Tuesday, 23 August 2011

Keep Australia Beautiful

I heard this morning that litter is getting worse in Queensland compared to each of the mainland states (does this mean that Tassy is the worst?) and that Keep Australia Beautiful have released figures suggesting that:
"The biggest increases in Queensland litter, were recorded at shopping centres and carparks (both up in volume and number), highways (up in number, down in volume) and recreation parks (down in number up in volume)."

See the report here

As one who has been associated with environmental education folks for some time I find this trend to be exactly what I predicted over ten years ago.

I recall a conversation with 2 educators on Fraser Island (while we were collecting shit off the beaches there left by wankers who call themselves fishermen) that the last thing you want to do is encourage more people to come to national parks, even if it does somehow liberate more funding from the government it won't pay for the extra damage caused by the extra bogans.

Sunday, 21 August 2011

solar floor heating - why solar will only be part of it

I've been quite happy with my solar floor heating home improvement project, but I am under no illusions that it is a complete solution in itself (see all related posts for the complete project rundown).

Why not?

Firstly it doesn't work well at night ;-)

Secondly on days like today for instance, it started out raining, with the rain moving in late in the evening. This allowed the temperature to drop (no cloud cover keeping the place warm over night) and then little or no effective solar energy to heat the water or drive the pump. The graph below was obtained from the BOM site just this morning and sums up nicely why an auxiliary power supply is needed on some days.



So you can see from the graph that not only is it cooler its also more humid and (dangerously from the perspective of mold and fungus as I have already blogged about) the dew point is VERY close to the ambient temperature. This is reflected in the relative humidity (which is sitting at about 87% outside as I write this).

By heating the interior of the house at this time we get some significant benefits (apart from being warm) by effectively lowering the relative humidity inside the house and thus preventing everything becoming sticky and damp. Also as the sun comes out now and then and starts to heat up the air outside we don't have the problem of the interior of the house being cooler than air outside and thus causing some condensation of moisture happening as the warmer moist are comes inside the house and touches cooler things.

That green line of dew point means that water will start to condense out of the air when things are at (in the case above) 13 or so degrees C. That's why glasses with cold water in them start to look frosty and why polished wood starts to feel tacky.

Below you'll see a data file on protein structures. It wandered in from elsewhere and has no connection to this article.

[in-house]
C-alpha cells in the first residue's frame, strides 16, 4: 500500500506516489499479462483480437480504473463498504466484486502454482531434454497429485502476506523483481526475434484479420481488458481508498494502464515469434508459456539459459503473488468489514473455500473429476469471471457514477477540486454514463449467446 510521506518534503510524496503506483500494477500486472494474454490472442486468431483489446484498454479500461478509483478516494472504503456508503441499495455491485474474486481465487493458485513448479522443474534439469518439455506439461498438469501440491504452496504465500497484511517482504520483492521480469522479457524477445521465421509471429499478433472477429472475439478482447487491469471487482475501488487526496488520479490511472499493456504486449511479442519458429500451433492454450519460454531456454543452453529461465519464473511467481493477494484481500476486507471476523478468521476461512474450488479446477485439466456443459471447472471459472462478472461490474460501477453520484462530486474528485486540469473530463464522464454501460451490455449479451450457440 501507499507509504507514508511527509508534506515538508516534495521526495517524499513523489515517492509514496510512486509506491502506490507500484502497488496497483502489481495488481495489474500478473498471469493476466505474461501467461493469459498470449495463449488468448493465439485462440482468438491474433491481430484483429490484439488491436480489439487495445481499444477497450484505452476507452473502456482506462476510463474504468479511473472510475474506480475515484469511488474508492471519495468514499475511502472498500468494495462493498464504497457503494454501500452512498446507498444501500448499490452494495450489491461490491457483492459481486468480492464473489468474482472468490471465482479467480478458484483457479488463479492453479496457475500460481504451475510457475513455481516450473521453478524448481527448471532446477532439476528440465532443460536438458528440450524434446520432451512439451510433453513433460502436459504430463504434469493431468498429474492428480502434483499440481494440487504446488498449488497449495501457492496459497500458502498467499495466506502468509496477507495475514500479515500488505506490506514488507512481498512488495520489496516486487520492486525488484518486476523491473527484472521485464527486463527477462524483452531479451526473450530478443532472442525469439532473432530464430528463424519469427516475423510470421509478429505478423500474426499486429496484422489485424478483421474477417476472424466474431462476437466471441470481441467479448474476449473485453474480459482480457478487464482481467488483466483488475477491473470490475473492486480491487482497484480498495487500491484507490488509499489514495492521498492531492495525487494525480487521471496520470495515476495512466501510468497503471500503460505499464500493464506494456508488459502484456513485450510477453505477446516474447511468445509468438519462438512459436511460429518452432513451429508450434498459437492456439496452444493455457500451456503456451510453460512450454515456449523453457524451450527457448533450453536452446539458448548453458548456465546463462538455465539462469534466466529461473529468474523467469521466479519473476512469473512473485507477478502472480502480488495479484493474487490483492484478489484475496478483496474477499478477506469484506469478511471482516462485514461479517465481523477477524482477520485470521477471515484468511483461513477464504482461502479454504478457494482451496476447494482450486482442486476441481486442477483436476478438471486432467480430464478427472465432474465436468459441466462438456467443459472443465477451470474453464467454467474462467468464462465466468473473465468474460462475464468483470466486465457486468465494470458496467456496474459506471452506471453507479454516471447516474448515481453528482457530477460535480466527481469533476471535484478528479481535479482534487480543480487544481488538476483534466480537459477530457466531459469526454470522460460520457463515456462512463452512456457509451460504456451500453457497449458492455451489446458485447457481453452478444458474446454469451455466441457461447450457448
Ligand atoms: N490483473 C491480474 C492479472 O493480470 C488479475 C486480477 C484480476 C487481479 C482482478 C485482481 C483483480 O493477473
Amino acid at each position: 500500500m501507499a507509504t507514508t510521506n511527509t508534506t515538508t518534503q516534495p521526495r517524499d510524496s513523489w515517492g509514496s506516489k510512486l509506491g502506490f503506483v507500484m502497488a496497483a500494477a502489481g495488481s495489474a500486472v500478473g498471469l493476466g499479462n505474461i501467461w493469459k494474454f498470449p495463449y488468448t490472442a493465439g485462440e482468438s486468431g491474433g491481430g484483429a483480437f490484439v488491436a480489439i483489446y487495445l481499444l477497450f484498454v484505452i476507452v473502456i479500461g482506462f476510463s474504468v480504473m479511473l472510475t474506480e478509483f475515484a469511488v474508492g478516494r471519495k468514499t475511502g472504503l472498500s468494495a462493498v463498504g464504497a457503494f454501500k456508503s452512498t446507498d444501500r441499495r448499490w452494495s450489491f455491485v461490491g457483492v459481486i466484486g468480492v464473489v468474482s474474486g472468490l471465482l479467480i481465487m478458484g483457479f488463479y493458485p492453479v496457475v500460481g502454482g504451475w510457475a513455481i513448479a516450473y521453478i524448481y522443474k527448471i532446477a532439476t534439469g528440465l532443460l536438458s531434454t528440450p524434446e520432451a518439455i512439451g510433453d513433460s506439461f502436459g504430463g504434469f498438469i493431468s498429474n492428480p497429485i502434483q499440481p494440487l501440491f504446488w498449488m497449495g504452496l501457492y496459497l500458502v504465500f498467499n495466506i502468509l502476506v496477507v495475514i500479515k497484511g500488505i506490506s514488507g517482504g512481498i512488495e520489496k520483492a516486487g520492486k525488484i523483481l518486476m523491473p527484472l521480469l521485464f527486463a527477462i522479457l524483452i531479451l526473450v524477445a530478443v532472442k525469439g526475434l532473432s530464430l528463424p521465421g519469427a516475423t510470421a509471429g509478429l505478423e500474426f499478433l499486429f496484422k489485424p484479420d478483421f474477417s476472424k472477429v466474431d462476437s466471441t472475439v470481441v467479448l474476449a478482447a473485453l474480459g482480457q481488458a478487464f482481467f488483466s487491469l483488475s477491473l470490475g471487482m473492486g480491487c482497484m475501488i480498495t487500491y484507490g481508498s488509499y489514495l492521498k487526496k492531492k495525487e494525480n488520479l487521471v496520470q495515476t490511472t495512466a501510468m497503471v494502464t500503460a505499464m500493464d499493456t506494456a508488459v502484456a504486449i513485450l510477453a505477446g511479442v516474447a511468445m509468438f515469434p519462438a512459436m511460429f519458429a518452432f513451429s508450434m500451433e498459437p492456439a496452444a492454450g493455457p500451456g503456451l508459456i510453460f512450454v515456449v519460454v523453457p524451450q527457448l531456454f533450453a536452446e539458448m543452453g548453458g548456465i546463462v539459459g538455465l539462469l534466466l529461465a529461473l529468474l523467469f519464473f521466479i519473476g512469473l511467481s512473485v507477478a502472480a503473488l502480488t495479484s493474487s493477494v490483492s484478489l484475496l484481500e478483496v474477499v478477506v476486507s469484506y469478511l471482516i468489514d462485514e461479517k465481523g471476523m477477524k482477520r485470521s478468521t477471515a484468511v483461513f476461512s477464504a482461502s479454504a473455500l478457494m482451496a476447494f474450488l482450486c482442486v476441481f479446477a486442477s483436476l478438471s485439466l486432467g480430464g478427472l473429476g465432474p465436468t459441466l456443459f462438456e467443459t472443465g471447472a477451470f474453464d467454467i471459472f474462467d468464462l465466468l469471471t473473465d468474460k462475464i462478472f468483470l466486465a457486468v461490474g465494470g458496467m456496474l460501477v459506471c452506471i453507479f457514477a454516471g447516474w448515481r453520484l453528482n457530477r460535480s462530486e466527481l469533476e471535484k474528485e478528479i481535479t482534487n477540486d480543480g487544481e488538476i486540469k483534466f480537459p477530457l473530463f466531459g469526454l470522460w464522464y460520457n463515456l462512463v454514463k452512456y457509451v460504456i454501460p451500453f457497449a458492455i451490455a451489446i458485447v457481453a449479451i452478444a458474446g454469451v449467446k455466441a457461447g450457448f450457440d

Insulation also works best when its got some thermal mass to insulate. An empty thermos bottle won't stay warm long with no water in it (try heating the interior with a hair dryer and see for your self). Since our house has no thermal mass heated up to a higher temperature for the walls, floor and ceiling to insulate it will loose heat quickly at night and over time the next day without the addition of heat.

So by modifying my design to have the common pool:



I can now incorporate something like a gas heating system to heat the water and a small auxiliary power supply for the solar pump (on the floor circuit) to heat the water in the common pool, and then move that warm water around the floor pipes; without wasting that heat in the solar heat collector section.

In my view gas provides the most effective way to store and purchase energy for heating. It gives excellent efficiency and burns very cleanly (no nasty toxins such as sulphur). However I don't want to burn gas inside my house, as it will produce micro-soot; CO2 as well as potentially leak gas in the house.

This is of course not news to Canadians who have been burning their furnaces in a way that keeps house air separated from combustion and puts combustion gasses back outside where they belong. Even open fire places have a chimney right?


My solution to this is to get a small low flow gas hot water systems such as this one. These are designed for caravans and other low flow outdoor situations. They are rated at about 6Liters per minute which is a bit more than I'll need. I can turn the water temperature (meaning gas consumption rate) down as I need only have the water at about 35°C

By using a water heater like this I then get to keep my combustion outside and not mix it with my internal house air.

I can run it of a 9Kg cylinder and pump the water through it to the common water bus with a low power 12v pump.